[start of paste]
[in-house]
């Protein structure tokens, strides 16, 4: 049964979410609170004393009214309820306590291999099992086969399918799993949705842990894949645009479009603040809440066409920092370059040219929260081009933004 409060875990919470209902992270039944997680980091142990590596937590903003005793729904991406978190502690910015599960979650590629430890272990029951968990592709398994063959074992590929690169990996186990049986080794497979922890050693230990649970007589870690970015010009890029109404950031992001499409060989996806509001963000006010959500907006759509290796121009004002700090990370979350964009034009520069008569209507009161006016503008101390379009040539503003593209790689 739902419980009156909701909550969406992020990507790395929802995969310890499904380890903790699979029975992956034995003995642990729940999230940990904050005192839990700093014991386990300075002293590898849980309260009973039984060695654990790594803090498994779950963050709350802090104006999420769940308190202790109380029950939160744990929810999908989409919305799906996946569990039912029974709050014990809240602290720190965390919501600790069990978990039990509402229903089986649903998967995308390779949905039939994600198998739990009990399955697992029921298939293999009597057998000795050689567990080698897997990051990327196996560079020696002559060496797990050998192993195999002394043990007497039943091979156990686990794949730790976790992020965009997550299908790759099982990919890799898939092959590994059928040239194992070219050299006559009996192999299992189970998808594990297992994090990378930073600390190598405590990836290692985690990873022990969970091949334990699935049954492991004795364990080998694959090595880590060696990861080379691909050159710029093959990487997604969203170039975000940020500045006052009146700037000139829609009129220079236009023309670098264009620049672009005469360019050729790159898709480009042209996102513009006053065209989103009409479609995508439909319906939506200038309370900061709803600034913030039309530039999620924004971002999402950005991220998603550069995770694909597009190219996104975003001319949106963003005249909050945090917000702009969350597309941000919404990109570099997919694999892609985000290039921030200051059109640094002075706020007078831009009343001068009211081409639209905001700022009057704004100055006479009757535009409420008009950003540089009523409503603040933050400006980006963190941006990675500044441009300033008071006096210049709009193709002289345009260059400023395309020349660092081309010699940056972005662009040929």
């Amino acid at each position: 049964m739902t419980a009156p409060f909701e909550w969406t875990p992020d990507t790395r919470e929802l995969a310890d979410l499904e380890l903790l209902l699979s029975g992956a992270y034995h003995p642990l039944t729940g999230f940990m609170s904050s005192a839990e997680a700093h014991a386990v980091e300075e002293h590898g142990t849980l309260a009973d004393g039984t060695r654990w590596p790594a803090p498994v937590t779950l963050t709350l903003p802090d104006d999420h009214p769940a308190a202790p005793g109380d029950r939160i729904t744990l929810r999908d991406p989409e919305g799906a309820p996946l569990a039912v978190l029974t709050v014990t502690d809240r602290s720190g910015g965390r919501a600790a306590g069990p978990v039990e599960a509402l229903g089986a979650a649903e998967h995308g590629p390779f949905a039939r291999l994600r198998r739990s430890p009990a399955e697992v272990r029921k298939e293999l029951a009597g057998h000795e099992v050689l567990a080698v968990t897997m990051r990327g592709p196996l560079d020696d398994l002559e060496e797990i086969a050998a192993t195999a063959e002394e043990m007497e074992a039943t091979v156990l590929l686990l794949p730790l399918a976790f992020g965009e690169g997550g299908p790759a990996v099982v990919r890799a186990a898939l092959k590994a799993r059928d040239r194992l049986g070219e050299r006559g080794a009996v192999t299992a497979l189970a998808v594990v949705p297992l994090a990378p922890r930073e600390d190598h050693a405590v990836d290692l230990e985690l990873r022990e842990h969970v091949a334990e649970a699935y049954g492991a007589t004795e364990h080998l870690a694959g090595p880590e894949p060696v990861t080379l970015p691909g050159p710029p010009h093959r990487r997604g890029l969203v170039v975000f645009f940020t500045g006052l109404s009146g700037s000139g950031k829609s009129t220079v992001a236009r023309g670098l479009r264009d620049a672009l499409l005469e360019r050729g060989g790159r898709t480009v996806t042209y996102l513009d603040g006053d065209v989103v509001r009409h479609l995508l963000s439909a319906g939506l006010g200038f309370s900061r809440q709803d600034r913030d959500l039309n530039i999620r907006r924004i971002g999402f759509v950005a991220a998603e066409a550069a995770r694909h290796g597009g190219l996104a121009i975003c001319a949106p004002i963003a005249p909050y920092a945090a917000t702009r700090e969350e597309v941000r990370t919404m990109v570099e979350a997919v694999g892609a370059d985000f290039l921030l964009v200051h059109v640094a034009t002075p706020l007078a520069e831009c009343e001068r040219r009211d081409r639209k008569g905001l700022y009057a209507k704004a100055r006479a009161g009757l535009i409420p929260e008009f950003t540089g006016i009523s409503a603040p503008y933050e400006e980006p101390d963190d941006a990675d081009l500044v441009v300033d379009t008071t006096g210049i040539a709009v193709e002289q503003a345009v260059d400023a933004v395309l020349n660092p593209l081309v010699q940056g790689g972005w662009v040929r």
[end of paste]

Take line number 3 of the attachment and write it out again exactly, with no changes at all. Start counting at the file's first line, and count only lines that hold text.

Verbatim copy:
């Amino acid at each position: 049964m739902t419980a009156p409060f909701e909550w969406t875990p992020d990507t790395r919470e929802l995969a310890d979410l499904e380890l903790l209902l699979s029975g992956a992270y034995h003995p642990l039944t729940g999230f940990m609170s904050s005192a839990e997680a700093h014991a386990v980091e300075e002293h590898g142990t849980l309260a009973d004393g039984t060695r654990w590596p790594a803090p498994v937590t779950l963050t709350l903003p802090d104006d999420h009214p769940a308190a202790p005793g109380d029950r939160i729904t744990l929810r999908d991406p989409e919305g799906a309820p996946l569990a039912v978190l029974t709050v014990t502690d809240r602290s720190g910015g965390r919501a600790a306590g069990p978990v039990e599960a509402l229903g089986a979650a649903e998967h995308g590629p390779f949905a039939r291999l994600r198998r739990s430890p009990a399955e697992v272990r029921k298939e293999l029951a009597g057998h000795e099992v050689l567990a080698v968990t897997m990051r990327g592709p196996l560079d020696d398994l002559e060496e797990i086969a050998a192993t195999a063959e002394e043990m007497e074992a039943t091979v156990l590929l686990l794949p730790l399918a976790f992020g965009e690169g997550g299908p790759a990996v099982v990919r890799a186990a898939l092959k590994a799993r059928d040239r194992l049986g070219e050299r006559g080794a009996v192999t299992a497979l189970a998808v594990v949705p297992l994090a990378p922890r930073e600390d190598h050693a405590v990836d290692l230990e985690l990873r022990e842990h969970v091949a334990e649970a699935y049954g492991a007589t004795e364990h080998l870690a694959g090595p880590e894949p060696v990861t080379l970015p691909g050159p710029p010009h093959r990487r997604g890029l969203v170039v975000f645009f940020t500045g006052l109404s009146g700037s000139g950031k829609s009129t220079v992001a236009r023309g670098l479009r264009d620049a672009l499409l005469e360019r050729g060989g790159r898709t480009v996806t042209y996102l513009d603040g006053d065209v989103v509001r009409h479609l995508l963000s439909a319906g939506l006010g200038f309370s900061r809440q709803d600034r913030d959500l039309n530039i999620r907006r924004i971002g999402f759509v950005a991220a998603e066409a550069a995770r694909h290796g597009g190219l996104a121009i975003c001319a949106p004002i963003a005249p909050y920092a945090a917000t702009r700090e969350e597309v941000r990370t919404m990109v570099e979350a997919v694999g892609a370059d985000f290039l921030l964009v200051h059109v640094a034009t002075p706020l007078a520069e831009c009343e001068r040219r009211d081409r639209k008569g905001l700022y009057a209507k704004a100055r006479a009161g009757l535009i409420p929260e008009f950003t540089g006016i009523s409503a603040p503008y933050e400006e980006p101390d963190d941006a990675d081009l500044v441009v300033d379009t008071t006096g210049i040539a709009v193709e002289q503003a345009v260059d400023a933004v395309l020349n660092p593209l081309v010699q940056g790689g972005w662009v040929r």